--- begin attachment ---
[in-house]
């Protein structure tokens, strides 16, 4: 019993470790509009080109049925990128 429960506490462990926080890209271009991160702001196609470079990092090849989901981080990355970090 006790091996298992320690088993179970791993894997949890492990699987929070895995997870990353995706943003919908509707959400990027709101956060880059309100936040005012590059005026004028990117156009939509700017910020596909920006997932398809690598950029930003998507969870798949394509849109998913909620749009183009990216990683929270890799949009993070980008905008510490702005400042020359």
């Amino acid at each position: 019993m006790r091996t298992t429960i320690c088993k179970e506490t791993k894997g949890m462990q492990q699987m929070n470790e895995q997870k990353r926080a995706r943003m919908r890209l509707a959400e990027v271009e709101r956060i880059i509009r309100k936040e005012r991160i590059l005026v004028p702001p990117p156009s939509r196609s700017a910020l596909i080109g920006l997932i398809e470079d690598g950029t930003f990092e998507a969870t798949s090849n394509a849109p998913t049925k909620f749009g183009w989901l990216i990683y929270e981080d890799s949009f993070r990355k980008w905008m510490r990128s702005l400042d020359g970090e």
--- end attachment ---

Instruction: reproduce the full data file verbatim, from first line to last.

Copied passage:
[in-house]
């Protein structure tokens, strides 16, 4: 019993470790509009080109049925990128 429960506490462990926080890209271009991160702001196609470079990092090849989901981080990355970090 006790091996298992320690088993179970791993894997949890492990699987929070895995997870990353995706943003919908509707959400990027709101956060880059309100936040005012590059005026004028990117156009939509700017910020596909920006997932398809690598950029930003998507969870798949394509849109998913909620749009183009990216990683929270890799949009993070980008905008510490702005400042020359």
């Amino acid at each position: 019993m006790r091996t298992t429960i320690c088993k179970e506490t791993k894997g949890m462990q492990q699987m929070n470790e895995q997870k990353r926080a995706r943003m919908r890209l509707a959400e990027v271009e709101r956060i880059i509009r309100k936040e005012r991160i590059l005026v004028p702001p990117p156009s939509r196609s700017a910020l596909i080109g920006l997932i398809e470079d690598g950029t930003f990092e998507a969870t798949s090849n394509a849109p998913t049925k909620f749009g183009w989901l990216i990683y929270e981080d890799s949009f993070r990355k980008w905008m510490r990128s702005l400042d020359g970090e």